Injury prevention programmes fail to change most lower limb kinematics and kinetics in female team field and court sports: a systematic review and meta‐Analysis of randomised controlled trials

Review written by Dr Travis Pollen info

Key Points

  1. Injury prevention programs (IPP’s) have been shown to reduce anterior cruciate ligament injuries, but their underlying mechanism is unclear.
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BACKGROUND & OBJECTIVE

Anterior cruciate (ACL) injuries have severe implications in terms of time loss, medical costs, likelihood of returning to previous level of performance, and potential for future orthopedic issues. Female athletes are particularly susceptible, sustaining ACL injuries at a higher rate than their male counterparts (1).

Injury prevention programs (IPPs) that include plyometrics, strength, balance, and stability exercises have been shown to reduce ACL injuries in female athletes. However, the underlying mechanism of injury reduction is unclear. It’s thought that IPPs mitigate risky lower limb kinematics and kinetics during movements like jumping and cutting, but previous reviews have been inconsistent.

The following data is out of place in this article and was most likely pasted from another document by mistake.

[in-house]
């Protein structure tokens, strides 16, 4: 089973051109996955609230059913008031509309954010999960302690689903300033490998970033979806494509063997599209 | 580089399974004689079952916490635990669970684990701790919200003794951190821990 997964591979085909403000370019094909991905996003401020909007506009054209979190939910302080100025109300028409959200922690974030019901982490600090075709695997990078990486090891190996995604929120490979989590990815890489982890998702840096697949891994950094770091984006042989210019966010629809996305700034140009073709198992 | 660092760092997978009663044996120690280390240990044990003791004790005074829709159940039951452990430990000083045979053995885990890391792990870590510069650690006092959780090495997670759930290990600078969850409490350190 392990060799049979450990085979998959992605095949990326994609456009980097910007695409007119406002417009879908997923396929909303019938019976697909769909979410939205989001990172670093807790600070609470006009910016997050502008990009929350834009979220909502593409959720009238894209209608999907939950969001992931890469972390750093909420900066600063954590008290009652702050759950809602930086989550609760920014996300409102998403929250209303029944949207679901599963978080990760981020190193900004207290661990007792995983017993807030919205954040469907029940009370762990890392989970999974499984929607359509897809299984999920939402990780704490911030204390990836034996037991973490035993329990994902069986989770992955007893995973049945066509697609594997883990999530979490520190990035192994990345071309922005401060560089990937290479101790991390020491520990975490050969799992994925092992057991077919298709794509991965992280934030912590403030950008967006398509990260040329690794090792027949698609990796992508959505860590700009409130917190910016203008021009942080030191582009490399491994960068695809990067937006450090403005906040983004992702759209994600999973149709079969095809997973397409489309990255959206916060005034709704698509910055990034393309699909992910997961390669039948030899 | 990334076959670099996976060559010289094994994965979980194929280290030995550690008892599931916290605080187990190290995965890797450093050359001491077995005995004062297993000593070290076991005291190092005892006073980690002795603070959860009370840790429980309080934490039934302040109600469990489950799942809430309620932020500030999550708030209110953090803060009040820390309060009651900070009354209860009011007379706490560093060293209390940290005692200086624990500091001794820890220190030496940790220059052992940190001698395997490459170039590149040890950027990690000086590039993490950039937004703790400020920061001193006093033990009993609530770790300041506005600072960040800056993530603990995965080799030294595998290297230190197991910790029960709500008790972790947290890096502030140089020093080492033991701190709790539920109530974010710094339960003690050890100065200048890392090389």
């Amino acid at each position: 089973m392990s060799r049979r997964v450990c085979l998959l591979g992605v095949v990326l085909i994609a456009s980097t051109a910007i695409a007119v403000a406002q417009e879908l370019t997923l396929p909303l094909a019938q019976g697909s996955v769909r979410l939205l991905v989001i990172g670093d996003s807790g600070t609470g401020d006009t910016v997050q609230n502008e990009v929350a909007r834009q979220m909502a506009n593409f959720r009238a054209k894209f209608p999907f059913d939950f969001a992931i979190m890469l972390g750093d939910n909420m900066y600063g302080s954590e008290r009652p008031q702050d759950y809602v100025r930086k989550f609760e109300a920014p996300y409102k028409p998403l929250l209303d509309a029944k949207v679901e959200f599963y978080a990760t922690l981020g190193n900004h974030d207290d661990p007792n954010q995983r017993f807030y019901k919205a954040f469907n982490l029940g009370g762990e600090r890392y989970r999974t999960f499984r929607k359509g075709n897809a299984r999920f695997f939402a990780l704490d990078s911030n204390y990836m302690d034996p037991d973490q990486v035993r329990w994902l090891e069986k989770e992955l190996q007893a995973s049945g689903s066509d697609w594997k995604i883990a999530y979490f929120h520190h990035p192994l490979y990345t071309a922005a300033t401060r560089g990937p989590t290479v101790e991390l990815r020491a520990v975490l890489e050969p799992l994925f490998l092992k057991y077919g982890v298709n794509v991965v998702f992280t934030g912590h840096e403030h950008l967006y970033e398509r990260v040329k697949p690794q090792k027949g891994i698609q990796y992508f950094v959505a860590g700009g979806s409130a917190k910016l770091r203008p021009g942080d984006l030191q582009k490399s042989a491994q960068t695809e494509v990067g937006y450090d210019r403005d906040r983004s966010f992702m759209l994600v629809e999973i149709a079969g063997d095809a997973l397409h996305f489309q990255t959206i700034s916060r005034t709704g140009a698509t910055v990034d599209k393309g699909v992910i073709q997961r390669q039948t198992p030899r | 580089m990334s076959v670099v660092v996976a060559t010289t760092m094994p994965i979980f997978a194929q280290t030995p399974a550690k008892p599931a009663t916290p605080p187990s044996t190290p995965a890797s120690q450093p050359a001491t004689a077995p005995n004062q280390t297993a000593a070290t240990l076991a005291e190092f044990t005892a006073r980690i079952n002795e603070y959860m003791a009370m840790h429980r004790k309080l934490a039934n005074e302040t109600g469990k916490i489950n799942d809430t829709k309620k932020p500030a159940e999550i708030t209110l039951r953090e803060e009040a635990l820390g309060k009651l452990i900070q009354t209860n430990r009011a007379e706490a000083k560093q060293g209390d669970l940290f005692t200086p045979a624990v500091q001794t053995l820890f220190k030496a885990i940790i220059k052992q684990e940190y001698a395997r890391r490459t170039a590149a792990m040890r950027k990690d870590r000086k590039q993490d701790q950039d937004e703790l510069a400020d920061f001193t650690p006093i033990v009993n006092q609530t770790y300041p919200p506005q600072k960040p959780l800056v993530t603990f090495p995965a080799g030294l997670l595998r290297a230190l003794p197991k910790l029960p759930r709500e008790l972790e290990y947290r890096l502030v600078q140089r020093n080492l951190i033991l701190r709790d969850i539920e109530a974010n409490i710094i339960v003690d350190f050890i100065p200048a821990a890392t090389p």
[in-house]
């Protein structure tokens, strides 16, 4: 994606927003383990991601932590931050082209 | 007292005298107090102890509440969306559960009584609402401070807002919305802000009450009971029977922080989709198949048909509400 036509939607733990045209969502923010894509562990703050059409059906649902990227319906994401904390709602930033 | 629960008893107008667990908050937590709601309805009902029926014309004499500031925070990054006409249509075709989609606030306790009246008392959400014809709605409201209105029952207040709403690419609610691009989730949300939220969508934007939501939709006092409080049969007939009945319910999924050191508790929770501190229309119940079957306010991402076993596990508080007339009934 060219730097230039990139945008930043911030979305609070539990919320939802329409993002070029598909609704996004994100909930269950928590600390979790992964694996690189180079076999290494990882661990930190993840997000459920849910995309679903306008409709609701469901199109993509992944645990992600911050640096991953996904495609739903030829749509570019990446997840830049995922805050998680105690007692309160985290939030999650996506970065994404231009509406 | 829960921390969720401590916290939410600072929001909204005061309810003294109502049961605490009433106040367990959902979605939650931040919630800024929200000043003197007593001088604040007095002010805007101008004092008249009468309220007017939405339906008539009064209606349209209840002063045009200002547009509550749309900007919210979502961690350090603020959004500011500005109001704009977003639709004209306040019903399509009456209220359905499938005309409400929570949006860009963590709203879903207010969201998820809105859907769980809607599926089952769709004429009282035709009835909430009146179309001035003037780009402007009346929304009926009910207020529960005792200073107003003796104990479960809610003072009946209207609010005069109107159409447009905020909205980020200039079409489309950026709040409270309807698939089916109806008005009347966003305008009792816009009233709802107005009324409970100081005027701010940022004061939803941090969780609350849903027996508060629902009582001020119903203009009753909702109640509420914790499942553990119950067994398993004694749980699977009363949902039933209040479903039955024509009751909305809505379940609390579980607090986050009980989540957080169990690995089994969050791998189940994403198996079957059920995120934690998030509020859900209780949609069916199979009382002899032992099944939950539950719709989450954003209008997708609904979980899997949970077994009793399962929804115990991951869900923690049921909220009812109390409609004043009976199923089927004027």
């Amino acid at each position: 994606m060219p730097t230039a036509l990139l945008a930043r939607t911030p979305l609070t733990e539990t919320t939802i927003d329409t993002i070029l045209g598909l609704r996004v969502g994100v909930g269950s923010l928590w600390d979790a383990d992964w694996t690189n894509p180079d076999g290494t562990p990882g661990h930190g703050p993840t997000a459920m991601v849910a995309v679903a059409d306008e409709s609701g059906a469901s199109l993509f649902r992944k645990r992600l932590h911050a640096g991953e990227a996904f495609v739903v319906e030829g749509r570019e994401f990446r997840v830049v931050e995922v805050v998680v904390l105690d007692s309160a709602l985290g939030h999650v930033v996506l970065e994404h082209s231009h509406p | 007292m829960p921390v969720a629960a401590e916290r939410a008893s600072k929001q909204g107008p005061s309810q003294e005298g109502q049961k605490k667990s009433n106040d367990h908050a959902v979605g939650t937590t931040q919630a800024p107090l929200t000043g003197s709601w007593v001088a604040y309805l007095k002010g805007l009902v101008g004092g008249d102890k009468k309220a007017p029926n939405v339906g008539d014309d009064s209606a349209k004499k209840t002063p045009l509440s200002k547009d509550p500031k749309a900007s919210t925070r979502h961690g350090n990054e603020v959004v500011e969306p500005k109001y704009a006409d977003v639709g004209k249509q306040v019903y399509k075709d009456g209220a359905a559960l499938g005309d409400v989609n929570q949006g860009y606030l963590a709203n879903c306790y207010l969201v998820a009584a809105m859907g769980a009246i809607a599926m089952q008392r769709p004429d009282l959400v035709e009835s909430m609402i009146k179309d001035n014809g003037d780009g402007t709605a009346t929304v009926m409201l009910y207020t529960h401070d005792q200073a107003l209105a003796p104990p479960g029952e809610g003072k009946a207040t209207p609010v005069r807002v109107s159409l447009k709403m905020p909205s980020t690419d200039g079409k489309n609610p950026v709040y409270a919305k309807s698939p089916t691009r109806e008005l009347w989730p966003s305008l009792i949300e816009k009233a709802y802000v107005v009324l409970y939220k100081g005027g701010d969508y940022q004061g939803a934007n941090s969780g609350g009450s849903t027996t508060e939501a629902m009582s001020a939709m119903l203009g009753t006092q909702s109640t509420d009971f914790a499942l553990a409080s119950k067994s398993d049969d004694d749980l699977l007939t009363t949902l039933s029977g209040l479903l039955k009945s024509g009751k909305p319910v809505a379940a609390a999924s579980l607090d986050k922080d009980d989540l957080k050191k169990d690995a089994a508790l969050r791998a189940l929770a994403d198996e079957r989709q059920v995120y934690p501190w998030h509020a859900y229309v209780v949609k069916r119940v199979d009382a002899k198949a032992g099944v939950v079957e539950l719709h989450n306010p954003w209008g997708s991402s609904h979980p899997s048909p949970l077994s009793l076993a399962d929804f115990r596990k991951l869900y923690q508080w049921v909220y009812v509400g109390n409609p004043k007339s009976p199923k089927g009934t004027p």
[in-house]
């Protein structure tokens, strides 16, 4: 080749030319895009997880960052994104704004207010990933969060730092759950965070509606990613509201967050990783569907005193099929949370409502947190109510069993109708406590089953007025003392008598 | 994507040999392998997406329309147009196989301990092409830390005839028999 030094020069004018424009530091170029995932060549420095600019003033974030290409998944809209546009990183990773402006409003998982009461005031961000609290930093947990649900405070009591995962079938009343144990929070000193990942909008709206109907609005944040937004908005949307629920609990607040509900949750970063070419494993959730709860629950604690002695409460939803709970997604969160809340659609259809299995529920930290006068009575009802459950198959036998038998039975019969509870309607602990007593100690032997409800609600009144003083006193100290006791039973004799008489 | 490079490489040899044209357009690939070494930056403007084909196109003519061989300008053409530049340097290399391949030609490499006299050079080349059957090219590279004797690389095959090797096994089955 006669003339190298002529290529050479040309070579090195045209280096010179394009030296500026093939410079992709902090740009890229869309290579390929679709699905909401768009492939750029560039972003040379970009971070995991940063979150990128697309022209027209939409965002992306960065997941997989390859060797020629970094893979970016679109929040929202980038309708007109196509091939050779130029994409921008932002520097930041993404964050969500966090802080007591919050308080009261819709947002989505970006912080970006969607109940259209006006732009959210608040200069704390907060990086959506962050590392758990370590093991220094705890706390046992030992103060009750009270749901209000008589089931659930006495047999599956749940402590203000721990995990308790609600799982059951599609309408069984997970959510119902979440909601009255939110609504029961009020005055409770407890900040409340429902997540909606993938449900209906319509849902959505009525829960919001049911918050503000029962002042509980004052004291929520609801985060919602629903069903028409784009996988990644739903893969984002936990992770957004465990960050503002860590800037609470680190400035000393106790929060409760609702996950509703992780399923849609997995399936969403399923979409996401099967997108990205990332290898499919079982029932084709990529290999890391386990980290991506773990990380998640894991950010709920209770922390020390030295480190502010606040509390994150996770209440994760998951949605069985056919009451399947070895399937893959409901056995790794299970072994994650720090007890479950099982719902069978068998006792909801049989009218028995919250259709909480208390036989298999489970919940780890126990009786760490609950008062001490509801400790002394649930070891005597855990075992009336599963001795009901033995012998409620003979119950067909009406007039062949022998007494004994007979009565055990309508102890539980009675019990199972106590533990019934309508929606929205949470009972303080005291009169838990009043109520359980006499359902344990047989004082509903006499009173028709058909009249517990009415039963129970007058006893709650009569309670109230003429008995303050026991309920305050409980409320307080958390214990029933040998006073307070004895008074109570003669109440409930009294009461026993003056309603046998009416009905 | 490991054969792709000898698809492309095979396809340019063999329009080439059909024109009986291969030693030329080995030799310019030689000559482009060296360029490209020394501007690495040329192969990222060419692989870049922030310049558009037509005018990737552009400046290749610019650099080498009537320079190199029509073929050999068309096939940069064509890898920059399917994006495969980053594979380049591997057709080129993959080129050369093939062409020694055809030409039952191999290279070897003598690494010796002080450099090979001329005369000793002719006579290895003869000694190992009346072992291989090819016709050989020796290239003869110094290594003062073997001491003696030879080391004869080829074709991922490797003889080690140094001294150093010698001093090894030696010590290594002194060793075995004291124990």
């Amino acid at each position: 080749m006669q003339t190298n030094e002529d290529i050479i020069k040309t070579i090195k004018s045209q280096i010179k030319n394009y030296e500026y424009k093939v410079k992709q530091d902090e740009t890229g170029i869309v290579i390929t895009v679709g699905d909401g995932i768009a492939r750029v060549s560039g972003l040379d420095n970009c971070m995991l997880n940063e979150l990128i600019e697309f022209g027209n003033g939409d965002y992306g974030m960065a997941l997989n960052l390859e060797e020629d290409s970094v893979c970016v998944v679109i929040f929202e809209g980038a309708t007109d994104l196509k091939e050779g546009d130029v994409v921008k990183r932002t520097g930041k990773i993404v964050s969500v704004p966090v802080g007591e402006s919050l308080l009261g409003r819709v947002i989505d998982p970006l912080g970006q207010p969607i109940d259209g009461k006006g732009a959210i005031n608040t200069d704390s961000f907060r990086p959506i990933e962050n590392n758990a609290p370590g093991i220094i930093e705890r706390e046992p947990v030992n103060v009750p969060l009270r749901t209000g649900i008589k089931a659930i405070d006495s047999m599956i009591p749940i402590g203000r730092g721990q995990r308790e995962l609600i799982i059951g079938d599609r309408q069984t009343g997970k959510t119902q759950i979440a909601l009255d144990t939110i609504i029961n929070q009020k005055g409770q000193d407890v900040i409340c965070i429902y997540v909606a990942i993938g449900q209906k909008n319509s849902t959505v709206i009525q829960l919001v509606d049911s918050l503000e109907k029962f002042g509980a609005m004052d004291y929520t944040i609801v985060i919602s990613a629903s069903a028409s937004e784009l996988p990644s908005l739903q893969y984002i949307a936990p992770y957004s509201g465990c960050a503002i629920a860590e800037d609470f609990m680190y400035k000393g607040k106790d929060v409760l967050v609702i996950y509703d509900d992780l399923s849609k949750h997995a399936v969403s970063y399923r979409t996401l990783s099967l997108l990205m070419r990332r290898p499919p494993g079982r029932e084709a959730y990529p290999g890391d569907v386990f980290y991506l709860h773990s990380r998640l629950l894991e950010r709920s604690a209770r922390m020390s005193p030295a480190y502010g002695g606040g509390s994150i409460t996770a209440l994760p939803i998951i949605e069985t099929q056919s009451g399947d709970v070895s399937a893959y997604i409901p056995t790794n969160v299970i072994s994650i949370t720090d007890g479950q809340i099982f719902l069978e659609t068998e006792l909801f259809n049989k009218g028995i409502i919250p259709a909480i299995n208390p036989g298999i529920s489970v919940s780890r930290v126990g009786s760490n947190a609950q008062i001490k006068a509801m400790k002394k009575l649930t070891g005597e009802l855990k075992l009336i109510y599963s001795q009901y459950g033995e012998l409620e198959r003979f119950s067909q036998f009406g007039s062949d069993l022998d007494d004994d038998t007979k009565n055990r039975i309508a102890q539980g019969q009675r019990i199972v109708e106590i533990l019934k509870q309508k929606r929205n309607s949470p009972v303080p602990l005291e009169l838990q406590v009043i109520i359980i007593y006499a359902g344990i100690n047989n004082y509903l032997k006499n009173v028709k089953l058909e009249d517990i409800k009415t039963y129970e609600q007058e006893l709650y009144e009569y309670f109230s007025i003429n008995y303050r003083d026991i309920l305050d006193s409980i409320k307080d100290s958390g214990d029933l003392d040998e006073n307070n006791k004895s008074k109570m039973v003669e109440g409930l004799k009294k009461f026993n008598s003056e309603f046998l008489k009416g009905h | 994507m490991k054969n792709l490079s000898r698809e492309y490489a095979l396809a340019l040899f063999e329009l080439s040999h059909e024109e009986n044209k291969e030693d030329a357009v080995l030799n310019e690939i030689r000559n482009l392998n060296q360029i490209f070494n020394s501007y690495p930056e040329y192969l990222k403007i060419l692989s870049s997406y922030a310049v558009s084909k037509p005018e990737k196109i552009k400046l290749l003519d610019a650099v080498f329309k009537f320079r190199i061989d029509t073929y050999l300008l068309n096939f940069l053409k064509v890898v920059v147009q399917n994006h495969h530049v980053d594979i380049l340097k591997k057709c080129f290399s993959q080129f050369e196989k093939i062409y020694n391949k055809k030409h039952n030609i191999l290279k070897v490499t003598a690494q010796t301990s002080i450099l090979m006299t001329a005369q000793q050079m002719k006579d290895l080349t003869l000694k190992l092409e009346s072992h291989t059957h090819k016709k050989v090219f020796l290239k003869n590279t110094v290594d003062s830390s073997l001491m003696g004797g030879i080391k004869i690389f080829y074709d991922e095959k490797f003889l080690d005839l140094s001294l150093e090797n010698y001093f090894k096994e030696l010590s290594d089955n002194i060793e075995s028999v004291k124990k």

This systematic review and meta-analysis of randomized controlled trials (RCTs) aimed to clarify the effect of IPPs on lower limb biomechanics in female team field and court sport athletes. Better understanding the mechanism by which IPPs work could aid in their design.

Female athletes are particularly susceptible, sustaining ACL injuries at a higher rate than their male counterparts.
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Apart from knee flexion angles, injury prevention programs had no significant effect on any of the other biomechanical variables assessed.

METHODS

Injury prevention intervention studies with the following characteristics were included:

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